“But there's a lot of things that we need to educate players on so that they don't get in trouble, as well as staff, and I think it's all very, very important. And every time these things come up, we try to make the adaptations that we need to make so that we anticipate what could happen and try to avoid it. My dad used to always say, “It's a lot easier close the barn door before the horse gets out,’ and I've always kind of tried to live with that message. And that's the same thing we do with some of the things that come up as challenges in college athletics.”

On if he is in favor of an availability report or some sort of transparency on rosters…

“Never really thought about it. But most of the things they do in the NFL, because they invest a significant amount of money in their business, is really to protect their business. And most of those things are usually well thought out and are advantageous to protect the game, which is what I think you know, all these things that we're talking about now basically would be enforced to do would be to protect the game and the player that play the game.”

On if he feels we’re losing the soul of college football…

“I would certainly agree that there are some challenges that the current situation that we're in presents in terms of amateur athletics. Name, image and likeness is a good thing for players to have the opportunity to make money, but when it turns into pay for play, then now you're getting into a different area. And I think when you start talking about players being employees, you're talking about unions, you're talking about now you're getting paid for something, you have to take tax – and we probably invest, I don't know – Greg Byrne could tell you better – $85,000 to $100,000 on every player that we have, whether it's academic support, tutoring, personal development programs, whatever it might be, there's a tremendous investment that's made in player development, not only football-wise but academically as well as personally."

“So you're gonna have to start paying tax on all that just because you gotta tutor, you got to pay tax on what it cost. I don't know. You have to pay tax on the gear that you get. So all of these things to me – I made the statement years ago and I got very criticized for it, is this what we want college football to become? So now it's kind of becoming that, and I don't think it's going to be a level playing field because some people are showing a willingness to spend more than others where if you want to bring the NFL into it, they have a salary cap, they have all the things that level the playing field. And we could put guidelines on some of this stuff that would do the same thing."

“I think the big mistake that people make is college athletics is not a business. People say it's a business. It's not a business. It's revenue-producing. When I was the coach of the Miami Dolphins, Wayne Huizenga owned a team. That was a business. He took a profit he made money, he made a huge investment. That doesn't happen in college athletics. We reinvest every cent that gets made into to non-revenue sports, to scholarships, to a lot of things that create a lot of opportunity for a lot of people, which is really, really good."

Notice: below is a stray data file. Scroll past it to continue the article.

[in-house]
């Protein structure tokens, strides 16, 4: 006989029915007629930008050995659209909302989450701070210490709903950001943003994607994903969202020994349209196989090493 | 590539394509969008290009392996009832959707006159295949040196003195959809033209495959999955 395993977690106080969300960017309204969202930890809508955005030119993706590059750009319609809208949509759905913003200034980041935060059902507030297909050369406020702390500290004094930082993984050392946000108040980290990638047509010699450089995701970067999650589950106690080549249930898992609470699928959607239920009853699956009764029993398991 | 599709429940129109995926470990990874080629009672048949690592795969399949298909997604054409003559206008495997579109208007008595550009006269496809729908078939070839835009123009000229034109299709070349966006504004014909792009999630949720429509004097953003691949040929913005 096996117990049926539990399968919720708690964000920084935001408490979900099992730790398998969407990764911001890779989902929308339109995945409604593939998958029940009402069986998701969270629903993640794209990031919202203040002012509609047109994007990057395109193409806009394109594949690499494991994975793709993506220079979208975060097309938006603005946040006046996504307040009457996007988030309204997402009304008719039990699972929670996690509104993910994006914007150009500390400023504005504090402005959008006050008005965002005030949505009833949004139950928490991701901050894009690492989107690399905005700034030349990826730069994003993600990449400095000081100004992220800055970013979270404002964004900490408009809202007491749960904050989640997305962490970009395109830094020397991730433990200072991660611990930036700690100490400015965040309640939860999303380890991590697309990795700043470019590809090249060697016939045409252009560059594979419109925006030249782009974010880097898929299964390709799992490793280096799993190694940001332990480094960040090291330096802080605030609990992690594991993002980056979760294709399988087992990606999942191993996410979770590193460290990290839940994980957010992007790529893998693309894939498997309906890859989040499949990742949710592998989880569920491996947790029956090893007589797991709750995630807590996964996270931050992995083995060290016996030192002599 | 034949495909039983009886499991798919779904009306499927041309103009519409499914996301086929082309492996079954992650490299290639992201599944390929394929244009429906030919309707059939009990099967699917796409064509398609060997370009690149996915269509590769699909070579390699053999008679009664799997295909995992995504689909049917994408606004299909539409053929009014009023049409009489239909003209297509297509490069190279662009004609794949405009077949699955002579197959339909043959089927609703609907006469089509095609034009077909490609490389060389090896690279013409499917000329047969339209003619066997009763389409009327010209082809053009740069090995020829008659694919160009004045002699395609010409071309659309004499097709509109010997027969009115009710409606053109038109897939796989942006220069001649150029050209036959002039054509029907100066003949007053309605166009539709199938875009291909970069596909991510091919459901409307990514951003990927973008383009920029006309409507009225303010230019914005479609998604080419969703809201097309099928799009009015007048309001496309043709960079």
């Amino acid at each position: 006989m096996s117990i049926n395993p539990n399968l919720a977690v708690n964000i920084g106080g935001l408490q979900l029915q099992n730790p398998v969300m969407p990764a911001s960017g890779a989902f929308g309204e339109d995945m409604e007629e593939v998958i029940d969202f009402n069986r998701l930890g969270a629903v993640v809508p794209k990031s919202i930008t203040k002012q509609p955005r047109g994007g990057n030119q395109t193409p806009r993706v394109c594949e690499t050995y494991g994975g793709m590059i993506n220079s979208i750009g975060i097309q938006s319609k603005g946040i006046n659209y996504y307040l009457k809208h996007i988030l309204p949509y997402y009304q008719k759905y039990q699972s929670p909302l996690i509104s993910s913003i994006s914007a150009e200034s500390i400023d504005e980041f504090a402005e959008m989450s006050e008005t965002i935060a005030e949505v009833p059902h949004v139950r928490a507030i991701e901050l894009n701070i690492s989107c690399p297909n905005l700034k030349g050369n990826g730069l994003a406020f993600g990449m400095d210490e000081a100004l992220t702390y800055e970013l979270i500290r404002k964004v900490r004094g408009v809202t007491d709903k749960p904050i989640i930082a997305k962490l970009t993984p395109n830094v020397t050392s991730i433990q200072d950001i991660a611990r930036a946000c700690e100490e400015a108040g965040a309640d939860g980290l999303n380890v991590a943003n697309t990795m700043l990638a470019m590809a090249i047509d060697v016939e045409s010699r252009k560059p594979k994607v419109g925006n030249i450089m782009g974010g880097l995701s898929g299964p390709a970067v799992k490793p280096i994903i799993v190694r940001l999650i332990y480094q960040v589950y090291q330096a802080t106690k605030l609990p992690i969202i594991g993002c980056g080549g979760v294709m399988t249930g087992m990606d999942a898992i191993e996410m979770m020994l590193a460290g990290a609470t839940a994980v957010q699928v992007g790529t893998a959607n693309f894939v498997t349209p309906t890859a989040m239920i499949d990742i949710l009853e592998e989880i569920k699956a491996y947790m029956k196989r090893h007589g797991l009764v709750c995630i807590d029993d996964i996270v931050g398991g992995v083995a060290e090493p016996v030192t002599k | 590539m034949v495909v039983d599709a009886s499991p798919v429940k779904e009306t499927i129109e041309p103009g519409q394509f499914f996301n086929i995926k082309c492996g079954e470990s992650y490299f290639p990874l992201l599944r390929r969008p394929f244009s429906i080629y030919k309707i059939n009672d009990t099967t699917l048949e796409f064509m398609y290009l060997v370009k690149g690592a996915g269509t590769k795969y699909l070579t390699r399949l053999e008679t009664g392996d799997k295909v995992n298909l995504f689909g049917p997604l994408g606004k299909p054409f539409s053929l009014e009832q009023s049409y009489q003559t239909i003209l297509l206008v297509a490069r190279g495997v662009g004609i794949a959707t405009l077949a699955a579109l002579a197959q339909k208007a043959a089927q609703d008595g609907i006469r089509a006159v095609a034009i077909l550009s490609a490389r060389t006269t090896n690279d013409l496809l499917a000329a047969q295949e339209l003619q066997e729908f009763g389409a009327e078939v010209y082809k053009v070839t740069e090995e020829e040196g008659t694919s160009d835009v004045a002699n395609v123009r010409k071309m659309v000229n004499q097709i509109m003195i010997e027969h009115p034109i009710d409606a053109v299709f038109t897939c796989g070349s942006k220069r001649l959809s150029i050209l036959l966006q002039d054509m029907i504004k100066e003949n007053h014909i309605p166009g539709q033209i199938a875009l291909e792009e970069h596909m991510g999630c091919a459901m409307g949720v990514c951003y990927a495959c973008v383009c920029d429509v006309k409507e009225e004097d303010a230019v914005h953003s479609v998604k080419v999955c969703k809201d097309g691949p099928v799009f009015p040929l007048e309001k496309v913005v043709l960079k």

“So we're not talking about the same thing. It's not really a business, it's revenue-producing, and nobody takes a profit. All the money gets reinvested in other opportunities for other people, whether it's facilities, whether it's scholarships, whether it's opportunities for people to play. And if we continue down this road, are we going to be able to continue to have those opportunities I think those are all good questions that somebody probably ought to answer.”

On how he feels about taking that profit and making players employees…

“Yeah, I have no problem with that. Unionize it, make it like the NFL. If it's gonna be the same for everyone, I think that's better than what we have now. Because what we have now is we have some states and some schools are in some states that are investing a lot more money in terms of managing their roster than others, and I think this is going to create a real competitive disadvantage for some in the future. And it's also going to create an imbalance in the competitive nature of the sport, which that's not good for the sport."

“Everything they do in the NFL is to create what? Parody, parody. And if they could have everybody going into the 17th week of the season at 8-8 that would be like a dream for the NFL. Because every team would be watched every fan wouldn't be watching their team to see if they get in the playoffs. Well, you think there's disparity in college football right now? There’s gonna be a lot more in the future.”

This transcript is courtesy of Charlie Potter and 247Sports' BamaOnLine.

See Also:

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Nate Oats: Charles Bediako's NBA Draft Decision "Surprised Us"

Nate Oats: "We Anticipate Quinerly Coming Back"